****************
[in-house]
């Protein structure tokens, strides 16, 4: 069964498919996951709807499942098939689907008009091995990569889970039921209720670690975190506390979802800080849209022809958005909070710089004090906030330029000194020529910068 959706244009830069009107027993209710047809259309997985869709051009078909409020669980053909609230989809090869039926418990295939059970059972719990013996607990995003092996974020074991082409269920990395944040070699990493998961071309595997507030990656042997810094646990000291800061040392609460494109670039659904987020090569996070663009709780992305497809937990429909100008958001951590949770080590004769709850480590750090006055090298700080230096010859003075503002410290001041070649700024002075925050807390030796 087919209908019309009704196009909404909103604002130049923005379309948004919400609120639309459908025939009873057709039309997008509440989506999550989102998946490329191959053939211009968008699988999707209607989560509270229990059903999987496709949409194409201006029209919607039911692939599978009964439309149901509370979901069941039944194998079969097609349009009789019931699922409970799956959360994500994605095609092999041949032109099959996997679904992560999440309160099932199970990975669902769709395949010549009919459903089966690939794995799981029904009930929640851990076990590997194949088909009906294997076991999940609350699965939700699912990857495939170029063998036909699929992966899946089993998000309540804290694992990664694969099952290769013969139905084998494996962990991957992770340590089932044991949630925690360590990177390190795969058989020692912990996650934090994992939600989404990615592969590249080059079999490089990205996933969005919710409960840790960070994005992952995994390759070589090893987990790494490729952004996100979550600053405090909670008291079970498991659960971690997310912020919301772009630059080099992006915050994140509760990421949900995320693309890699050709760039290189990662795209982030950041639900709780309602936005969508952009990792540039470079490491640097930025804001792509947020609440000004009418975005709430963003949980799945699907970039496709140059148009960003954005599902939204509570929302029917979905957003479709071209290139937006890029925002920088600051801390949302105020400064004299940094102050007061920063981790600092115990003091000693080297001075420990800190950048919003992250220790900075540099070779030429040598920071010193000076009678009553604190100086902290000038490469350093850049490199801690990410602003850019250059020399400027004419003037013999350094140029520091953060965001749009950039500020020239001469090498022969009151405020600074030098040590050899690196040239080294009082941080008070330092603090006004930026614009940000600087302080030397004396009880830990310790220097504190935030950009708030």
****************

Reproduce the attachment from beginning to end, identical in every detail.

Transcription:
[in-house]
């Protein structure tokens, strides 16, 4: 069964498919996951709807499942098939689907008009091995990569889970039921209720670690975190506390979802800080849209022809958005909070710089004090906030330029000194020529910068 959706244009830069009107027993209710047809259309997985869709051009078909409020669980053909609230989809090869039926418990295939059970059972719990013996607990995003092996974020074991082409269920990395944040070699990493998961071309595997507030990656042997810094646990000291800061040392609460494109670039659904987020090569996070663009709780992305497809937990429909100008958001951590949770080590004769709850480590750090006055090298700080230096010859003075503002410290001041070649700024002075925050807390030796 087919209908019309009704196009909404909103604002130049923005379309948004919400609120639309459908025939009873057709039309997008509440989506999550989102998946490329191959053939211009968008699988999707209607989560509270229990059903999987496709949409194409201006029209919607039911692939599978009964439309149901509370979901069941039944194998079969097609349009009789019931699922409970799956959360994500994605095609092999041949032109099959996997679904992560999440309160099932199970990975669902769709395949010549009919459903089966690939794995799981029904009930929640851990076990590997194949088909009906294997076991999940609350699965939700699912990857495939170029063998036909699929992966899946089993998000309540804290694992990664694969099952290769013969139905084998494996962990991957992770340590089932044991949630925690360590990177390190795969058989020692912990996650934090994992939600989404990615592969590249080059079999490089990205996933969005919710409960840790960070994005992952995994390759070589090893987990790494490729952004996100979550600053405090909670008291079970498991659960971690997310912020919301772009630059080099992006915050994140509760990421949900995320693309890699050709760039290189990662795209982030950041639900709780309602936005969508952009990792540039470079490491640097930025804001792509947020609440000004009418975005709430963003949980799945699907970039496709140059148009960003954005599902939204509570929302029917979905957003479709071209290139937006890029925002920088600051801390949302105020400064004299940094102050007061920063981790600092115990003091000693080297001075420990800190950048919003992250220790900075540099070779030429040598920071010193000076009678009553604190100086902290000038490469350093850049490199801690990410602003850019250059020399400027004419003037013999350094140029520091953060965001749009950039500020020239001469090498022969009151405020600074030098040590050899690196040239080294009082941080008070330092603090006004930026614009940000600087302080030397004396009880830990310790220097504190935030950009708030």